How the World Works

Program of Inquiry: How the World Works

Studied approximately January through February

Plans Overview:
An inquiry into the natural world and its laws; the interaction between the natural world (physical and biological) and human societies; how humans use their understanding of scientific principles; the impact of scientific and technological advances on society and on the environment.

Ages 18 months-3 years
Central Idea: Wind and water are natural resources with unique characteristics.
Essential Questions: Form, Change, Connection
Lines of Inquiry:

  1. Makes predictions, performs simple investigations, and uses observations to explore
  2. Investigates the seasons and observes seasonal changes; observes daily weather
  3. Records observations by dictating to an adult, drawing pictures, or using other forms of writing

 Ages 4-5 years
Central Idea: People use technology and observations to investigate weather and the effects on the community.
Key concepts: Change, connection
Lines of Inquiry:

  1. Observe and report daily weather
  2. Identify weather features and differences
  3. Observe and determine the effects of weather on human activities
  4. Use common tools and technology to measure weather

Ages 6-8 years
Central Idea: The discoveries and explorations of various geographical features have given humans the responsibility of caring for and managing their environment.
Key Concepts: Form, connection, responsibility
Lines of Inquiry:

  1. Geographical features
  2. The relationships between humans and geographical features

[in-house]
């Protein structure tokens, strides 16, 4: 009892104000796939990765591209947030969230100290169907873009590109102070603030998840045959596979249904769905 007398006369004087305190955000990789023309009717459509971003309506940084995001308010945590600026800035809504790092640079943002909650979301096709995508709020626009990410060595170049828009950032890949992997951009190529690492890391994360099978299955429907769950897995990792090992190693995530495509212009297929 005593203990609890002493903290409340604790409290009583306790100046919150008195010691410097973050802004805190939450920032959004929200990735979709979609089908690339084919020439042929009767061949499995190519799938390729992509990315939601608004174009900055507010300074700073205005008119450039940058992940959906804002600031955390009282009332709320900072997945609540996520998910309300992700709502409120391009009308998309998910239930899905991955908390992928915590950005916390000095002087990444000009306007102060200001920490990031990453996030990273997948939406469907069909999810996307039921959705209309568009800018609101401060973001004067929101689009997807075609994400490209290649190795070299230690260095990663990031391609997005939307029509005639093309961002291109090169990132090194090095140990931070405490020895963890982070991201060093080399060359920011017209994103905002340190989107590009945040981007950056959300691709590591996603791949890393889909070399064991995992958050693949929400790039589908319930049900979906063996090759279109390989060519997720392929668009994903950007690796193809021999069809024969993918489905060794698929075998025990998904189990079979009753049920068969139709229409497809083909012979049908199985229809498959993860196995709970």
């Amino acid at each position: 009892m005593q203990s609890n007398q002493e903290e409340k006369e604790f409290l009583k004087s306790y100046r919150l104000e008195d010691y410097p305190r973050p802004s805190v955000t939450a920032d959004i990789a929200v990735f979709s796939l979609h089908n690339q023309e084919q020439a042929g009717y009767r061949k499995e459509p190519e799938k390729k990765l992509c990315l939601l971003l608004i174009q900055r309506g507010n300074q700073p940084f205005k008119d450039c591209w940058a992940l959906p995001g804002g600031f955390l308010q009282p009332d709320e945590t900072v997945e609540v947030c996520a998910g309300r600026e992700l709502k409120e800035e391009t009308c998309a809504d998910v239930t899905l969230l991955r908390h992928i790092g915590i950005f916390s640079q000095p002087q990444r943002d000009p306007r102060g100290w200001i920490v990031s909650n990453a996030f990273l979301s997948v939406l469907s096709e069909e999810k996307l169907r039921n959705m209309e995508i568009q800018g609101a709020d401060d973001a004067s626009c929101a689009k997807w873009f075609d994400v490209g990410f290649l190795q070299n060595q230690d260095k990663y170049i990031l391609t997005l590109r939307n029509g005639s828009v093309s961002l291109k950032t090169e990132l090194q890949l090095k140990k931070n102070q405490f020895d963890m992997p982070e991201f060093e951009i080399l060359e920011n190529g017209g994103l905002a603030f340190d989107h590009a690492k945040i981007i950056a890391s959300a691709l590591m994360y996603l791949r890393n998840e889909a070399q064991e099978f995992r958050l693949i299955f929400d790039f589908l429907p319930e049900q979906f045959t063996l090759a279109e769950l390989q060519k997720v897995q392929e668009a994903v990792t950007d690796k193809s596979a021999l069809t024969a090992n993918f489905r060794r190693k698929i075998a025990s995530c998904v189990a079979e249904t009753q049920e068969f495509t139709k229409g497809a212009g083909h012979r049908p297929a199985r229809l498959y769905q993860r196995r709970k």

3. Human values/responsibilities in relation to the geographical features

Central Idea: The world around us is composed of matter, which can go through various changes.
Key Concepts: Form, change, causation
Lines of Inquiry:

  1. Characteristics and properties of solids, liquids and gases
  2. How and why matter changes states
  3. Natural occurrences related to matter state and state change

Central Idea: Our perspective on patterns in the sky shape our understanding of Earth’s cycles.
Key Concepts: Form, connection
Lines of Inquiry:

  1. Celestial bodies in the sky
  2. Develop observational skills using selected observational tools
  3. Patterns of movement in the sky

Ages 9-11 years
Central Idea: Technology impacts on the world of work and leisure.
Key Concepts: Change, connection, responsibility
Lines of Inquiry:

  1. Technologies and interventions of the home, workplace, and leisure activities
  2. Circumstances that lead to the development of important inventions and their impact
  3. How technology supports/impacts sustainability

Central Idea: People use their scientific principles to predict weather patterns.
Key Concepts: Function, connection, change
Lines of Inquiry:

  1. Weather tools are used to collect data
  2. Changing weather patterns help us predict the weather
  3. Water changes state as it moves through the water cycle